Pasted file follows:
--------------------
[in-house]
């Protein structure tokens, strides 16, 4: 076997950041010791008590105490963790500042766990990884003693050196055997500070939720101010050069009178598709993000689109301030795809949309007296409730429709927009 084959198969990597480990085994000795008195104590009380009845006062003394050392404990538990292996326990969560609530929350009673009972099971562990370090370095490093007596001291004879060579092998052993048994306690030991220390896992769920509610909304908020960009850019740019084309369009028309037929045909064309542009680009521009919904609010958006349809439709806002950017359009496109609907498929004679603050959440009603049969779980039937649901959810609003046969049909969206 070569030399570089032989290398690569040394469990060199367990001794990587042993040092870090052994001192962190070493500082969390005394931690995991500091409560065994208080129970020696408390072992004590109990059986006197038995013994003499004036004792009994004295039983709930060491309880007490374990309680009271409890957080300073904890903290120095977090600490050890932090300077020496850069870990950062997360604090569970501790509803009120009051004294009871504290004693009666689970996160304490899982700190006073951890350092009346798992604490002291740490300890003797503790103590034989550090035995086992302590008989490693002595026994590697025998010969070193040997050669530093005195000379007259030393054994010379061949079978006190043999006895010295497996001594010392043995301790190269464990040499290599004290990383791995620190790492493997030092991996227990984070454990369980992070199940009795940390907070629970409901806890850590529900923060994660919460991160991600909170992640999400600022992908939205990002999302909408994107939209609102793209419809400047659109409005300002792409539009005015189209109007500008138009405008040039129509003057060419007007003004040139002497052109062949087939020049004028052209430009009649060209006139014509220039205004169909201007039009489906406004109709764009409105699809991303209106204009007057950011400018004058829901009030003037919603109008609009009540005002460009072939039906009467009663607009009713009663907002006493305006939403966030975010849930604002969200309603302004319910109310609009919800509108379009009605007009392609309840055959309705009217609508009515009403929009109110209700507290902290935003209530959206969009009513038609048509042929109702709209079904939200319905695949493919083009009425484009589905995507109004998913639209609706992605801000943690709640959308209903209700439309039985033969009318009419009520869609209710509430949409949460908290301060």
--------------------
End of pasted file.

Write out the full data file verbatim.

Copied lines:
[in-house]
């Protein structure tokens, strides 16, 4: 076997950041010791008590105490963790500042766990990884003693050196055997500070939720101010050069009178598709993000689109301030795809949309007296409730429709927009 084959198969990597480990085994000795008195104590009380009845006062003394050392404990538990292996326990969560609530929350009673009972099971562990370090370095490093007596001291004879060579092998052993048994306690030991220390896992769920509610909304908020960009850019740019084309369009028309037929045909064309542009680009521009919904609010958006349809439709806002950017359009496109609907498929004679603050959440009603049969779980039937649901959810609003046969049909969206 070569030399570089032989290398690569040394469990060199367990001794990587042993040092870090052994001192962190070493500082969390005394931690995991500091409560065994208080129970020696408390072992004590109990059986006197038995013994003499004036004792009994004295039983709930060491309880007490374990309680009271409890957080300073904890903290120095977090600490050890932090300077020496850069870990950062997360604090569970501790509803009120009051004294009871504290004693009666689970996160304490899982700190006073951890350092009346798992604490002291740490300890003797503790103590034989550090035995086992302590008989490693002595026994590697025998010969070193040997050669530093005195000379007259030393054994010379061949079978006190043999006895010295497996001594010392043995301790190269464990040499290599004290990383791995620190790492493997030092991996227990984070454990369980992070199940009795940390907070629970409901806890850590529900923060994660919460991160991600909170992640999400600022992908939205990002999302909408994107939209609102793209419809400047659109409005300002792409539009005015189209109007500008138009405008040039129509003057060419007007003004040139002497052109062949087939020049004028052209430009009649060209006139014509220039205004169909201007039009489906406004109709764009409105699809991303209106204009007057950011400018004058829901009030003037919603109008609009009540005002460009072939039906009467009663607009009713009663907002006493305006939403966030975010849930604002969200309603302004319910109310609009919800509108379009009605007009392609309840055959309705009217609508009515009403929009109110209700507290902290935003209530959206969009009513038609048509042929109702709209079904939200319905695949493919083009009425484009589905995507109004998913639209609706992605801000943690709640959308209903209700439309039985033969009318009419009520869609209710509430949409949460908290301060």